Author: Emily Jenkins
Illustrator: Sophie Blackall
Publisher: Schwarz & Wade
Publication Date: January 27, 2015
Audience: Ages 4 – 8 years
Summary: The title is a good summary of the book. Blackberry Fool is the fine dessert, named from the French word for to mash or press. The story begins in Lyme, England with a mother and daughter picking blackberries, straining the seeds out, milking the cow and skimming off the cream which is then whipped with a bundle of clean, soft, twigs. When the fruit and cream are combined, the child licks the spoon. The dessert is stored in a hillside pit filled with winter ice and then served as a fine dessert to the family at supper. Finally, the little girl licks the bowl clean. Now move forward a hundred years to Charleston, SC where a slave mother and her daughter repeat the process with some changes. They, of course, do not eat with the family but they do lick the bowl in the closet after supper. A hundred years later in Boston a mother and daughter buy two wooden boxes of blackberries, and with modification, prepare Blackberry Fool for the family dinner. Then, in the present day, a father and son prepare the fine dessert with electrical tools. An intergenerational, multi-racial gathering eats outside around a table with lanterns overhead and finish with a fine dessert. Two end pages by author and illustrator explain the origin of the name, “Blackberry Fool,” and describe some of their research. A recipe is included. The end pages were stained with blackberry juice.
Literary elements at work in the story: This is social history, tracing how food gathering, preparation, storing, and eating have changed. It also shows evolving patterns in domestic work. The parent-child partners who prepare the Fool help readers enter the story. The presence of slaves is a jarring but accurate presence in this history. The pattern of repetition in the words is countered by the variety in illustrations. In a book noteworthy for the accurate research underlying it, the stylized blackberry bushes seem out of place. Blackall admits that she was inspired by delicate 1800’s botanical illustrations.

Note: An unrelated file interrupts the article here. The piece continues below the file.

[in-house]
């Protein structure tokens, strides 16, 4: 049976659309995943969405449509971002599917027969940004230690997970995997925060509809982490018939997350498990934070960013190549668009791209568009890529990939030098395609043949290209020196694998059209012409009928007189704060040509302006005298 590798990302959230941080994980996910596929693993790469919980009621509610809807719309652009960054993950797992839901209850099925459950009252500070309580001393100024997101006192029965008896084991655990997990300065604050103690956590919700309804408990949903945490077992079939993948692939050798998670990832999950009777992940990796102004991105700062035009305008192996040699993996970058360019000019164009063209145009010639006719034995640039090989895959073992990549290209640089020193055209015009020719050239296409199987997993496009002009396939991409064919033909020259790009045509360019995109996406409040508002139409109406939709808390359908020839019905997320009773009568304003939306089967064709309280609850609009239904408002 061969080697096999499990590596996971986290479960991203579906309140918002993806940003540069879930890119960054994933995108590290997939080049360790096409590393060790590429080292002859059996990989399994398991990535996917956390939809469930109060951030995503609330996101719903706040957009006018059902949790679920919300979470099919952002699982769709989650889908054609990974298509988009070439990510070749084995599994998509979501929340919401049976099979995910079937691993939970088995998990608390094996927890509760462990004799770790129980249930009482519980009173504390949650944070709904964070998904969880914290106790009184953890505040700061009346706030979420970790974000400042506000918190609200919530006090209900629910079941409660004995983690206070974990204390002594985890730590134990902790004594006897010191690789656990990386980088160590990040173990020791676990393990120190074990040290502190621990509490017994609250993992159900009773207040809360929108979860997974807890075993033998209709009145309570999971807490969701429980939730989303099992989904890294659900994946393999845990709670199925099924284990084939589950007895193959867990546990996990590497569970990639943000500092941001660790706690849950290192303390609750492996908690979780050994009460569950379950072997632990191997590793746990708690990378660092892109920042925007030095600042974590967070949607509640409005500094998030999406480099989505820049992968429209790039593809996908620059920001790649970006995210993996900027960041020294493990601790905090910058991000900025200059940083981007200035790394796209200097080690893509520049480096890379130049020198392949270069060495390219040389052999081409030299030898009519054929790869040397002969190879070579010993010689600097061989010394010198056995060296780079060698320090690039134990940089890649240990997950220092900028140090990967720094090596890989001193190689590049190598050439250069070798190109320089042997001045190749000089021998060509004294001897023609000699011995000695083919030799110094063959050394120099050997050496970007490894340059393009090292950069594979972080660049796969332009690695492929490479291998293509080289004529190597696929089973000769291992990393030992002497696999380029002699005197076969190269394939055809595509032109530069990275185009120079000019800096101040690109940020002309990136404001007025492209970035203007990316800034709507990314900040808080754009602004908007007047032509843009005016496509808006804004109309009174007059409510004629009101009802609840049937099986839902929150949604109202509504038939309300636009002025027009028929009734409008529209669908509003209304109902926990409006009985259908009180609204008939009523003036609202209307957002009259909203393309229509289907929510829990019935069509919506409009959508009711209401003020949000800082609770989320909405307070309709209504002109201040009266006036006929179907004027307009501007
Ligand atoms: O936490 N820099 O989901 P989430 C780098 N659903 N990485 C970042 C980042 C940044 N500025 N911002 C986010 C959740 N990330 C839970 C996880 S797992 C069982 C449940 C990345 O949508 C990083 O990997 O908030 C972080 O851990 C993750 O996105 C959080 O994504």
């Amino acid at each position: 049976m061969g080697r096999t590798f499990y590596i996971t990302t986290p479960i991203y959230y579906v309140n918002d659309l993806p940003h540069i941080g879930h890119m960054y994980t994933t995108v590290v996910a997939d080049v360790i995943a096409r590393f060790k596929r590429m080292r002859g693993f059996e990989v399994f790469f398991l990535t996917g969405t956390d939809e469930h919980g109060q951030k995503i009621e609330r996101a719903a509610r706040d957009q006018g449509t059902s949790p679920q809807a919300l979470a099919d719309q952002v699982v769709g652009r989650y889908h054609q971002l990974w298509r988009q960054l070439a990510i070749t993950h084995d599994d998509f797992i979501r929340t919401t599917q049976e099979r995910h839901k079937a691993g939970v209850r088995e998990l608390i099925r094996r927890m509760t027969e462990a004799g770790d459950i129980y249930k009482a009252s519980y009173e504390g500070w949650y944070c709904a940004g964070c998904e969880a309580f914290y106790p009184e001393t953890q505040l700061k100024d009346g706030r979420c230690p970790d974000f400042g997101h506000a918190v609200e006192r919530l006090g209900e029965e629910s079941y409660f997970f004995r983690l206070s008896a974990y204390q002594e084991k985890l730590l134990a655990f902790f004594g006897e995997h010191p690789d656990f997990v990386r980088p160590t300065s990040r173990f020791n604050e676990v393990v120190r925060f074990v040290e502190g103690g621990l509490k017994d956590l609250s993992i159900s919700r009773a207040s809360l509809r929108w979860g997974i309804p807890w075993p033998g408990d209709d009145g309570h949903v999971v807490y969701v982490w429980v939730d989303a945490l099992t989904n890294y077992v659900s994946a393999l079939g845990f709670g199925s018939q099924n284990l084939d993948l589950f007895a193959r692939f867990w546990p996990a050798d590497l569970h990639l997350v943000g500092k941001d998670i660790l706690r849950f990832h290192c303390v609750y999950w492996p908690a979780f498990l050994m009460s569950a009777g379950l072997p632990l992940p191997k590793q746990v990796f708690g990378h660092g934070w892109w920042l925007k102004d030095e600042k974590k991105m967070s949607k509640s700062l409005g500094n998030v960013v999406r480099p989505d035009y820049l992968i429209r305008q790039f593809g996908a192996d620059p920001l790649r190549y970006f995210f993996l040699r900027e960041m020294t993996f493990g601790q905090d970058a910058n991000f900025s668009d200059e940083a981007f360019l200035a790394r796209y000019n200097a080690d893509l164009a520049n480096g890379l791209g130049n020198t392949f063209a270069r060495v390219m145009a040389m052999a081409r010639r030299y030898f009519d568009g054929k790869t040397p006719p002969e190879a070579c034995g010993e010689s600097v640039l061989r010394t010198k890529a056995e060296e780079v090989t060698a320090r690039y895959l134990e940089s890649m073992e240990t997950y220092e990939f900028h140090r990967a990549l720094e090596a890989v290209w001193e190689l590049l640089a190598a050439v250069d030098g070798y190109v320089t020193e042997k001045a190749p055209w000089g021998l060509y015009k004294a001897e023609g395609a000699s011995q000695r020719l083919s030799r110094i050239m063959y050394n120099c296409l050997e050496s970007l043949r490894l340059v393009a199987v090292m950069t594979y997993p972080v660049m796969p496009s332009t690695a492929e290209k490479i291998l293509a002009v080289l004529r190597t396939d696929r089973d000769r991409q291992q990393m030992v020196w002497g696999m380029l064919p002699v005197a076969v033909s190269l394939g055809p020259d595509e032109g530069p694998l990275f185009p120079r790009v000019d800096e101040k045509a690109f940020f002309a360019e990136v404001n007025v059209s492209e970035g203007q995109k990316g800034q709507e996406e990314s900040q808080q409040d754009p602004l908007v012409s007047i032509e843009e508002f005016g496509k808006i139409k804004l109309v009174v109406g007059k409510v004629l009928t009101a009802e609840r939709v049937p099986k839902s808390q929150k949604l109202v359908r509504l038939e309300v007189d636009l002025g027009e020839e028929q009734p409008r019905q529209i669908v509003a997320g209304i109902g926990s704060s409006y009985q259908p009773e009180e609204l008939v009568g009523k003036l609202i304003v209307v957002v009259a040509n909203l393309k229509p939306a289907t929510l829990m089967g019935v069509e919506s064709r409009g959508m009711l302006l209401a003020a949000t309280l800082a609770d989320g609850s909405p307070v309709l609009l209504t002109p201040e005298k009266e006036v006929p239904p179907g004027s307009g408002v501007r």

How does the perspective on gender/race/culture/economics/ability make a difference to the story? In homes through the centuries women have gathered and prepared food. In homes that could have afforded this dessert, families gathered around the table with the father at the head and the mother and daughter serving. On southern plantations, slaves replaced white women in these roles. In the final scene there’s no “head of the table;” there are different races and ages and a father and son prepare the dessert. Without editorial comment, the final, joyous, cluttered table celebrates expanded family and roles. Look at the back of the book and your reaction will probably not be “poor, oppressed women,” but “lucky boy who finally gets to cook.”
Theological Conversation Partners: Hebrews and Christians take history seriously; this is the arena where we see God at work. Young children have little sense of history; they do not know or care whether Washington or Lincoln came first so for young readers this is a first step into historical perspective. This pleasant book can be read simply as a charming introduction to social history for children. However, there are opportunities here to see the reality of change in life, things that do not change, and clues to what God is doing in the world. Eating is a central act in our faith; thanking God for food is the beginning of a meal. How food is prepared and served is an important expression of our faith. There may be opportunities to discuss some of this as you share this book with a child(ren). Psalm 46 and Hebrews 12:12, Matthew 28:20b are good adult reminders of what is unchanging.
Faith Talk Questions:
- Who cooked supper at your house last night?
- We only see the families at the end of their meals. Do you think they began the meal by thanking God for the food.
- What changes do you see in who cooks.
- What changes in how blackberries are gathered.
- What changes in how the cooks get cream.
- What changes in how the Blackberry Fool is stored.
- What changes in who comes to supper?
- What changes in who serves supper?
- What are some things that don’t change in the book?
This review was written by regular contributor Virginia Thomas.
A Fine Dessert by Storypath is licensed under a Creative Commons Attribution-NonCommercial 4.0 International License.